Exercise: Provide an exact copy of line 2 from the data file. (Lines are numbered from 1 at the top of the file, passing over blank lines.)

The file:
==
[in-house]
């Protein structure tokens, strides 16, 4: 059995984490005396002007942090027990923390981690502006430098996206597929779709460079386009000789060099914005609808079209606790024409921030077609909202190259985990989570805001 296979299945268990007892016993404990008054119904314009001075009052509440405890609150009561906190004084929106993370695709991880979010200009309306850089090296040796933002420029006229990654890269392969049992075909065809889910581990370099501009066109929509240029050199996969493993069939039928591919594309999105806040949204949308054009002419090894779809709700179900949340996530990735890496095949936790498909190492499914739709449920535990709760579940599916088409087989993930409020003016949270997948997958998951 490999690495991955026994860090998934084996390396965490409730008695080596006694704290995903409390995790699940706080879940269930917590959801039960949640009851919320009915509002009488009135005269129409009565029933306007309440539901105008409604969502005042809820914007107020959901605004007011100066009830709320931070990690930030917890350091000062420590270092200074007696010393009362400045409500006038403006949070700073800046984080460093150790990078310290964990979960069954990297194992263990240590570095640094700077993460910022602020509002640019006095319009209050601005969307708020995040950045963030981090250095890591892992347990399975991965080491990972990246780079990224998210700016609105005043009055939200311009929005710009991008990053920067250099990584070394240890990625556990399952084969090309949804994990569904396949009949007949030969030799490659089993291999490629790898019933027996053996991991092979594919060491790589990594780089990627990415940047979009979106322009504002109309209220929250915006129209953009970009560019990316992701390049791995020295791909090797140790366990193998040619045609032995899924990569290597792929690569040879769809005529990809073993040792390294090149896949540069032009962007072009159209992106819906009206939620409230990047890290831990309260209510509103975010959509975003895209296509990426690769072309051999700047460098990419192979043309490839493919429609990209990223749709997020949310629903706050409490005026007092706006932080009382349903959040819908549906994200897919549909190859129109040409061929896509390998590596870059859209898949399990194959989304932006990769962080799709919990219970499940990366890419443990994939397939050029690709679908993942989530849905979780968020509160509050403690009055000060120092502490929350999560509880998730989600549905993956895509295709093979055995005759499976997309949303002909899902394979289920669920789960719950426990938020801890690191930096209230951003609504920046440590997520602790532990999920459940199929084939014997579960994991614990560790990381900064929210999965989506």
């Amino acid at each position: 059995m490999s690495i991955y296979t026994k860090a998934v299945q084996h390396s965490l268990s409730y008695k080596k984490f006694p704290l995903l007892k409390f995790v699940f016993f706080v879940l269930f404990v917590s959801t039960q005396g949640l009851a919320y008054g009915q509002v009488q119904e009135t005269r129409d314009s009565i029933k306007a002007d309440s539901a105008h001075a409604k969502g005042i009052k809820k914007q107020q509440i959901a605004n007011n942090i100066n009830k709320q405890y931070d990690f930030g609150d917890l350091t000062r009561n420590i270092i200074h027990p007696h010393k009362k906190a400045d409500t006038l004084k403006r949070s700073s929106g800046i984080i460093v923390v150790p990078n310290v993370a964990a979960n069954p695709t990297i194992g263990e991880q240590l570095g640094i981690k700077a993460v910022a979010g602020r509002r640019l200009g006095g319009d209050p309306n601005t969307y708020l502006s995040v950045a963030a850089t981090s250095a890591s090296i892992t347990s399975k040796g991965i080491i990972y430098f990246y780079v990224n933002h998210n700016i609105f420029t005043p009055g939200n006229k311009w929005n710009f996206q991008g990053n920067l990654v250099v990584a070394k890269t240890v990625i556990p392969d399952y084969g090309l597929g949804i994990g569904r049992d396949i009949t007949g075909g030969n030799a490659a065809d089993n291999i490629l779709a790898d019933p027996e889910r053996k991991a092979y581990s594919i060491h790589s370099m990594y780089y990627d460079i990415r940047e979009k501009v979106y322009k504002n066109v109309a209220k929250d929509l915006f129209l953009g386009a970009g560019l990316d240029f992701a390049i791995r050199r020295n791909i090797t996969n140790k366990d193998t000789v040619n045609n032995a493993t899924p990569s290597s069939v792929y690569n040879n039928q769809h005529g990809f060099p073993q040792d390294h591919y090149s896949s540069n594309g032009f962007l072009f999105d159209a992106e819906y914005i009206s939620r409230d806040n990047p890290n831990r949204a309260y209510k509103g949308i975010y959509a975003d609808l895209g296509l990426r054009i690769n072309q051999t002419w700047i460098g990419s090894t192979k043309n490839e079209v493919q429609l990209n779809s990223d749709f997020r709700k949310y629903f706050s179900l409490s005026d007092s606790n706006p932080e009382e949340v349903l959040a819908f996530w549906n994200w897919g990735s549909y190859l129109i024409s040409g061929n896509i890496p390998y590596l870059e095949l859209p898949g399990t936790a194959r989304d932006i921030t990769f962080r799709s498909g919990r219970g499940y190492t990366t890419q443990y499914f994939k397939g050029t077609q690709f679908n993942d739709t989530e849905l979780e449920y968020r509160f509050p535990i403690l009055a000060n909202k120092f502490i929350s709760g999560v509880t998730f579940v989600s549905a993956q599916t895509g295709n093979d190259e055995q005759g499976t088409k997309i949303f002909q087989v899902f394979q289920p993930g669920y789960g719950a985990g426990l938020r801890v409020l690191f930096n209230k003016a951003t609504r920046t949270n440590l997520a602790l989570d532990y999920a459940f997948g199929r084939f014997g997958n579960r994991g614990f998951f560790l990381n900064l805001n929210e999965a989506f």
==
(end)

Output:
């Protein structure tokens, strides 16, 4: 059995984490005396002007942090027990923390981690502006430098996206597929779709460079386009000789060099914005609808079209606790024409921030077609909202190259985990989570805001 296979299945268990007892016993404990008054119904314009001075009052509440405890609150009561906190004084929106993370695709991880979010200009309306850089090296040796933002420029006229990654890269392969049992075909065809889910581990370099501009066109929509240029050199996969493993069939039928591919594309999105806040949204949308054009002419090894779809709700179900949340996530990735890496095949936790498909190492499914739709449920535990709760579940599916088409087989993930409020003016949270997948997958998951 490999690495991955026994860090998934084996390396965490409730008695080596006694704290995903409390995790699940706080879940269930917590959801039960949640009851919320009915509002009488009135005269129409009565029933306007309440539901105008409604969502005042809820914007107020959901605004007011100066009830709320931070990690930030917890350091000062420590270092200074007696010393009362400045409500006038403006949070700073800046984080460093150790990078310290964990979960069954990297194992263990240590570095640094700077993460910022602020509002640019006095319009209050601005969307708020995040950045963030981090250095890591892992347990399975991965080491990972990246780079990224998210700016609105005043009055939200311009929005710009991008990053920067250099990584070394240890990625556990399952084969090309949804994990569904396949009949007949030969030799490659089993291999490629790898019933027996053996991991092979594919060491790589990594780089990627990415940047979009979106322009504002109309209220929250915006129209953009970009560019990316992701390049791995020295791909090797140790366990193998040619045609032995899924990569290597792929690569040879769809005529990809073993040792390294090149896949540069032009962007072009159209992106819906009206939620409230990047890290831990309260209510509103975010959509975003895209296509990426690769072309051999700047460098990419192979043309490839493919429609990209990223749709997020949310629903706050409490005026007092706006932080009382349903959040819908549906994200897919549909190859129109040409061929896509390998590596870059859209898949399990194959989304932006990769962080799709919990219970499940990366890419443990994939397939050029690709679908993942989530849905979780968020509160509050403690009055000060120092502490929350999560509880998730989600549905993956895509295709093979055995005759499976997309949303002909899902394979289920669920789960719950426990938020801890690191930096209230951003609504920046440590997520602790532990999920459940199929084939014997579960994991614990560790990381900064929210999965989506």